How Tariffs Are Hurting Suppliers
Suppliers to the auto industry are paying hundreds of millions of dollars extra because of tariffs of 25% and 10% on steel and aluminum, respectively, says the Motor & Equipment Manufacturers Assn.’s Ann Wilson.
Suppliers to the auto industry are paying hundreds of millions of dollars extra because of tariffs of 25% and 10%, respectively, on steel and aluminum that were imposed in early 2018, says Ann Wilson, senior vice president of government affairs for the Motor & Equipment Manufacturers Assn.
MEMA members say the price of some steel has jumped 50% since the tariffs took effect in early 2018.
Wilson urges affected companies to aggressively pursue the government exclusions process, even though the Dept. of Commerce is swamped with roughly 40,000 applications for steel and aluminum products. She also counsels suppliers to coax their elected representatives into their factories and explain how tariffs affect their business.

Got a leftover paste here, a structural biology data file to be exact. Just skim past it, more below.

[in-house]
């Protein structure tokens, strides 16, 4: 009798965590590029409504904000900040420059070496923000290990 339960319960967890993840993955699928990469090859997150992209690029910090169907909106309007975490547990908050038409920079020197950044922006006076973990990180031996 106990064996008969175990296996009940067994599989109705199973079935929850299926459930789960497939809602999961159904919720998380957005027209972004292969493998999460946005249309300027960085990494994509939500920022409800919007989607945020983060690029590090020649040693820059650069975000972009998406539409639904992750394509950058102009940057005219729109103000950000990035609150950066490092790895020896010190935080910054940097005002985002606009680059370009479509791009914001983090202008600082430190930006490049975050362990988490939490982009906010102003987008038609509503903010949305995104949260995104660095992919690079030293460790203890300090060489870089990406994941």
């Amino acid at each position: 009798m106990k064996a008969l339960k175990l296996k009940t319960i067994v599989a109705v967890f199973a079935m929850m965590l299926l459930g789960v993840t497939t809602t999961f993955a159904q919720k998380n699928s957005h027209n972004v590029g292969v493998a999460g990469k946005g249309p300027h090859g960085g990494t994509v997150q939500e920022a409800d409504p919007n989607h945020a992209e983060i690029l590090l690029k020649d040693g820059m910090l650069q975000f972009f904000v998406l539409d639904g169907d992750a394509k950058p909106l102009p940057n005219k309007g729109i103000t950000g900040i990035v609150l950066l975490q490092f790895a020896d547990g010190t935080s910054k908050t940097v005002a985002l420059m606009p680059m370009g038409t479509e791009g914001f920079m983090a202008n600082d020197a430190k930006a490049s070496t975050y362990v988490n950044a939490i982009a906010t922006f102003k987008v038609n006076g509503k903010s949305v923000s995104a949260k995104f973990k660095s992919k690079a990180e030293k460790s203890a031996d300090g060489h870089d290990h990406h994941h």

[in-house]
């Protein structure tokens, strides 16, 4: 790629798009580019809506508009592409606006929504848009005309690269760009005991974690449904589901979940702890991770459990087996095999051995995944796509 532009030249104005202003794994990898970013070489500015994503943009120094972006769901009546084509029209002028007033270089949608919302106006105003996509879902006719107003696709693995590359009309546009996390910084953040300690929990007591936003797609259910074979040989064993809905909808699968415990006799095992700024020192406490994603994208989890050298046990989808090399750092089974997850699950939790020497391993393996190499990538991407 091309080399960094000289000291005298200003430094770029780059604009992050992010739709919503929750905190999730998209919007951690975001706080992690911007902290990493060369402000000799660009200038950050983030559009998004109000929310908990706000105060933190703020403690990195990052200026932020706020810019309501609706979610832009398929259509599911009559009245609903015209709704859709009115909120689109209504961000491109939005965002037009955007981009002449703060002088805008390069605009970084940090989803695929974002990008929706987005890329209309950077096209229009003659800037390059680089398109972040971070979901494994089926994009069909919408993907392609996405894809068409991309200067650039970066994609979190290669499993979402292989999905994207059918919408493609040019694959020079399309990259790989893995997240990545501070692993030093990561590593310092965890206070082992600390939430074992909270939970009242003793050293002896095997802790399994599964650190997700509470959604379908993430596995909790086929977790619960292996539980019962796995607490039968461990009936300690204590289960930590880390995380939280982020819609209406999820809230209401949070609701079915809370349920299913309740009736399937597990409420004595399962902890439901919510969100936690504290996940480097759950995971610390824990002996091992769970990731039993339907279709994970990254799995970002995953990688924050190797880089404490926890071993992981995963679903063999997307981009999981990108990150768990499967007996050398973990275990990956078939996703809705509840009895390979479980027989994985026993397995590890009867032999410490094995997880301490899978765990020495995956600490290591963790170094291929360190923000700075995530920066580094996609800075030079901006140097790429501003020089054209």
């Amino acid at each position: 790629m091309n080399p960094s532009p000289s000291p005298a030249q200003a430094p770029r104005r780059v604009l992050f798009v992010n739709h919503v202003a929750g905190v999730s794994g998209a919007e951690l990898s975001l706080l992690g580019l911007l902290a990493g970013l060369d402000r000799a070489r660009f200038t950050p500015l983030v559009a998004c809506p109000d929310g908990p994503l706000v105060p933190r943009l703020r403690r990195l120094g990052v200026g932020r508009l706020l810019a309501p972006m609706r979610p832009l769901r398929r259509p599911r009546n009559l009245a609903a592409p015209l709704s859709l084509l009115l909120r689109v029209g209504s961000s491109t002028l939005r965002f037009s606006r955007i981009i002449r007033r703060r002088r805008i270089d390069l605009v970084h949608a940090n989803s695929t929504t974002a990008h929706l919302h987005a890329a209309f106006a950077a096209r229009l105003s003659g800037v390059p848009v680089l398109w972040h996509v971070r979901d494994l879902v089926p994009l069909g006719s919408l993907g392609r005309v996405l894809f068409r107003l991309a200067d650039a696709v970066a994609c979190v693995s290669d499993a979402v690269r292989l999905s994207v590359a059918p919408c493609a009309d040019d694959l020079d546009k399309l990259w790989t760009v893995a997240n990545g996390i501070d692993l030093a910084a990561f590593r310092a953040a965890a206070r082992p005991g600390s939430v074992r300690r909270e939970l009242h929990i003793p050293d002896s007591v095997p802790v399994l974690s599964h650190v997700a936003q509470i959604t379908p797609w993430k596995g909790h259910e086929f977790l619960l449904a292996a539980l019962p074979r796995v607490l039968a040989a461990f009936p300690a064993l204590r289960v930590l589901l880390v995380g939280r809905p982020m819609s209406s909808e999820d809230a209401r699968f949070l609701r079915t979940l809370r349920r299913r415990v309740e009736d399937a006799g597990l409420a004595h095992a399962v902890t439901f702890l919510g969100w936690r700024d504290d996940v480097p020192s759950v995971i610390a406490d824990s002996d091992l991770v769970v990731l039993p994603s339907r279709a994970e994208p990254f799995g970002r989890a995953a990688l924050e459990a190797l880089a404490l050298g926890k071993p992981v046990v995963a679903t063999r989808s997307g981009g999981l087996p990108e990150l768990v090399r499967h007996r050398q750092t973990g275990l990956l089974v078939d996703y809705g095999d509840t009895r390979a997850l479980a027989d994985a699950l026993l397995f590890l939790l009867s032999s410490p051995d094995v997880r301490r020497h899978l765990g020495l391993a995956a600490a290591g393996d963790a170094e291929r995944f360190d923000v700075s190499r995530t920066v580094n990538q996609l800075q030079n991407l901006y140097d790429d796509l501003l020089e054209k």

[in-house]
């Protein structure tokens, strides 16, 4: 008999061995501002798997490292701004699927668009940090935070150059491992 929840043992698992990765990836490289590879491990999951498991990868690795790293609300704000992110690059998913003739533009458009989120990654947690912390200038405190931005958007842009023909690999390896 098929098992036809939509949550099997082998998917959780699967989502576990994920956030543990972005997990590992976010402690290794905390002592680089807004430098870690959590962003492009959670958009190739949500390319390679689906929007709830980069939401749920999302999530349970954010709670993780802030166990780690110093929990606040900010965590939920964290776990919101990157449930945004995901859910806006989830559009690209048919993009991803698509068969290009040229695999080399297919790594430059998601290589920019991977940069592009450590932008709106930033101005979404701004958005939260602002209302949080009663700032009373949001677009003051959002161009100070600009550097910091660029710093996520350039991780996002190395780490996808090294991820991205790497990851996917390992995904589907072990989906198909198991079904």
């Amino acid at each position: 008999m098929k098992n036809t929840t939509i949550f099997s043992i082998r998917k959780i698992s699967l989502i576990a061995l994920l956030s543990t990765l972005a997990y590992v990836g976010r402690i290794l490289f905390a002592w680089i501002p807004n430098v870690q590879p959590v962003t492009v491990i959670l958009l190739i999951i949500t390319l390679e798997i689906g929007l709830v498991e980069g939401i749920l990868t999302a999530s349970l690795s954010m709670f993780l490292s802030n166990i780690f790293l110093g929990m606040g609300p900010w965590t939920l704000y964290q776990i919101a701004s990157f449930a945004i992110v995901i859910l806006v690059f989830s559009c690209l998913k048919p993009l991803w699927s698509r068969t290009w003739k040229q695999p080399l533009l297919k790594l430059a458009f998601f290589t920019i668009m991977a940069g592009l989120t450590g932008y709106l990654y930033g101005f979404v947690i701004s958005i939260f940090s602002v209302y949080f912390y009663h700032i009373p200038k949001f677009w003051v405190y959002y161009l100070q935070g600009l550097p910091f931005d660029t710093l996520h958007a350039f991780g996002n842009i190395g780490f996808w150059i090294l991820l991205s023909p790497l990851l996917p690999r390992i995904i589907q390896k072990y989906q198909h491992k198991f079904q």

The engineers at Zenos Cars have combined recycled carbon fiber, drinking straws and aluminum to create a chassis for a low-volume sports car.
A young(ish) guy that I’ve known for a number of years, a man who spent the better part of his career writing for auto buff books and who is a car racer on the side, mentioned to me that his wife has a used Lexus ES Hybrid.
While Ford has reset the stakes in the light-duty pickup market with the aluminum-intensive F-150, that’s not the whole story of what they’ve done to this new generation of America’s best-selling vehicle.